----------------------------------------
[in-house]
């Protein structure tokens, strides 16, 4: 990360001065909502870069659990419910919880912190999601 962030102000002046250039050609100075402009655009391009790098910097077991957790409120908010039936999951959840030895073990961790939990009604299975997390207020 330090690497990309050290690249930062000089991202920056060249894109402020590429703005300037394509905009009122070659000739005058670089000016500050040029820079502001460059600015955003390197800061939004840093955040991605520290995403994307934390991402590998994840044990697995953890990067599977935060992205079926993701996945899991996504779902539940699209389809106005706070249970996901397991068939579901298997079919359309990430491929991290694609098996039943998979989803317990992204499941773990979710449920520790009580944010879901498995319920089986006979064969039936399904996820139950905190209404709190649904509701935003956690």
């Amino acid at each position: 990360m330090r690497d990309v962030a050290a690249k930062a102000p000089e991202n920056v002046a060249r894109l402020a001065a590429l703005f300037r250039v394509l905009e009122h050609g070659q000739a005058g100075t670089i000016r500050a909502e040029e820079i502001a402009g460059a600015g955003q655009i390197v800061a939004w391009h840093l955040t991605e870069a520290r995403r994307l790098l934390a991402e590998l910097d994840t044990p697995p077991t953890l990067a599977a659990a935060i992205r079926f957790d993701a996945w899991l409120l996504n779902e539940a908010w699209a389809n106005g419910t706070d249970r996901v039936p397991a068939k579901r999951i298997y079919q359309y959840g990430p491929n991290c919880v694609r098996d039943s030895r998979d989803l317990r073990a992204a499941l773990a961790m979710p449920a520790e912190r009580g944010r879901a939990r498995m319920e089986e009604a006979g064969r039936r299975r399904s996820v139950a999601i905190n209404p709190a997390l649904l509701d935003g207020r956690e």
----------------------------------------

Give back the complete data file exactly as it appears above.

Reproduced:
[in-house]
């Protein structure tokens, strides 16, 4: 990360001065909502870069659990419910919880912190999601 962030102000002046250039050609100075402009655009391009790098910097077991957790409120908010039936999951959840030895073990961790939990009604299975997390207020 330090690497990309050290690249930062000089991202920056060249894109402020590429703005300037394509905009009122070659000739005058670089000016500050040029820079502001460059600015955003390197800061939004840093955040991605520290995403994307934390991402590998994840044990697995953890990067599977935060992205079926993701996945899991996504779902539940699209389809106005706070249970996901397991068939579901298997079919359309990430491929991290694609098996039943998979989803317990992204499941773990979710449920520790009580944010879901498995319920089986006979064969039936399904996820139950905190209404709190649904509701935003956690």
């Amino acid at each position: 990360m330090r690497d990309v962030a050290a690249k930062a102000p000089e991202n920056v002046a060249r894109l402020a001065a590429l703005f300037r250039v394509l905009e009122h050609g070659q000739a005058g100075t670089i000016r500050a909502e040029e820079i502001a402009g460059a600015g955003q655009i390197v800061a939004w391009h840093l955040t991605e870069a520290r995403r994307l790098l934390a991402e590998l910097d994840t044990p697995p077991t953890l990067a599977a659990a935060i992205r079926f957790d993701a996945w899991l409120l996504n779902e539940a908010w699209a389809n106005g419910t706070d249970r996901v039936p397991a068939k579901r999951i298997y079919q359309y959840g990430p491929n991290c919880v694609r098996d039943s030895r998979d989803l317990r073990a992204a499941l773990a961790m979710p449920a520790e912190r009580g944010r879901a939990r498995m319920e089986e009604a006979g064969r039936r299975r399904s996820v139950a999601i905190n209404p709190a997390l649904l509701d935003g207020r956690e």